An interactive model of perfectionism, perceived weight status, and self-efficacy was tested on 406 women to predict the bulimic symptoms of binge eating and inappropriate compensatory behaviors separately. This longitudinal study assessed hypothesized vulnerabilities of high perfectionism and low self-efficacy and the stressor of feeling overweight at Time 1 and then gathered weekly assessments of binge eating, vomiting, laxative use, fasting, and diet pill use for 11 weeks. As predicted, results showed that perfectionism, weight perception, and self-efficacy interacted to prospectively predict binge eating. In particular, women high in perfectionism who felt they were overweight and who had low self-efficacy reported the most number of weeks of binge eating. This interactive model did not predict inappropriate compensatory behaviors. Future directions and clinical implications are discussed.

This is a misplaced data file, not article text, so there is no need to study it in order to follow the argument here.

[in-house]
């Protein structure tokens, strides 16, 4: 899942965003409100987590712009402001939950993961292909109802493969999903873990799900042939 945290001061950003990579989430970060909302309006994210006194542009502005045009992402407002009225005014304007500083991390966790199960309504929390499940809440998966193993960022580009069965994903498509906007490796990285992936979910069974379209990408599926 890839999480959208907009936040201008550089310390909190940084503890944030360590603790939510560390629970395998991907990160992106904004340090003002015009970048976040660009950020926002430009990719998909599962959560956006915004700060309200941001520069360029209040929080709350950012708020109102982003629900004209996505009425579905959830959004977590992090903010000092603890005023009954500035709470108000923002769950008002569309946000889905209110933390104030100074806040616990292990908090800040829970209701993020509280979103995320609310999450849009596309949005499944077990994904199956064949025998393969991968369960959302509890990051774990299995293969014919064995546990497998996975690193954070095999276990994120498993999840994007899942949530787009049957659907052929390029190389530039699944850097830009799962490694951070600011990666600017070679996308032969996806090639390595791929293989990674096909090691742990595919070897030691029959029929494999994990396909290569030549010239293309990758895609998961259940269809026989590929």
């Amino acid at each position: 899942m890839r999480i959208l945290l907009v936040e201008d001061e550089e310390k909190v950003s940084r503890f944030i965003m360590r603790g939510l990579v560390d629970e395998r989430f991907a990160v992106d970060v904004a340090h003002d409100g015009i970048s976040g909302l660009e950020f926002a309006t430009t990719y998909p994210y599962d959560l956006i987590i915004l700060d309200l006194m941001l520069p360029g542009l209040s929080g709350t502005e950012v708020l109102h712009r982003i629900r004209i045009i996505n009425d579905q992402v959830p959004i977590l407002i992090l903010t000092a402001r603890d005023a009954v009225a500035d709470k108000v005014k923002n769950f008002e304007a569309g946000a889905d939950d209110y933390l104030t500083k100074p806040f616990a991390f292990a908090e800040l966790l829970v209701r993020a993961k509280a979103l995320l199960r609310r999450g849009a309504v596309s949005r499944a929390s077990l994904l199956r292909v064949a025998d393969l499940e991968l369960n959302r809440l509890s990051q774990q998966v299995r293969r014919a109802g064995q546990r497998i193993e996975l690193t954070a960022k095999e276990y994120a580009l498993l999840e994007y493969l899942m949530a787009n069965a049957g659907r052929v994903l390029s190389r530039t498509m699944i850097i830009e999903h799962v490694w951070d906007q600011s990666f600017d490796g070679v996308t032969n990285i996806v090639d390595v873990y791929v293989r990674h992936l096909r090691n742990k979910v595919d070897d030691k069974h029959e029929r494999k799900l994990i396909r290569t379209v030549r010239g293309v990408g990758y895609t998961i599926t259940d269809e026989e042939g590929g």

Bibliographical noteFunding Information:
This research was supported in part by a University of Wisconsin Advanced Level Fellowship to Anna M. Bardone-Cone, the National Institute of Mental Health Grant 43866 to Lyn Y. Abramson, and the NIMH Grant 12794 to Kathleen D. Vohs.
- Body dissatisfaction
- Bulimic behaviors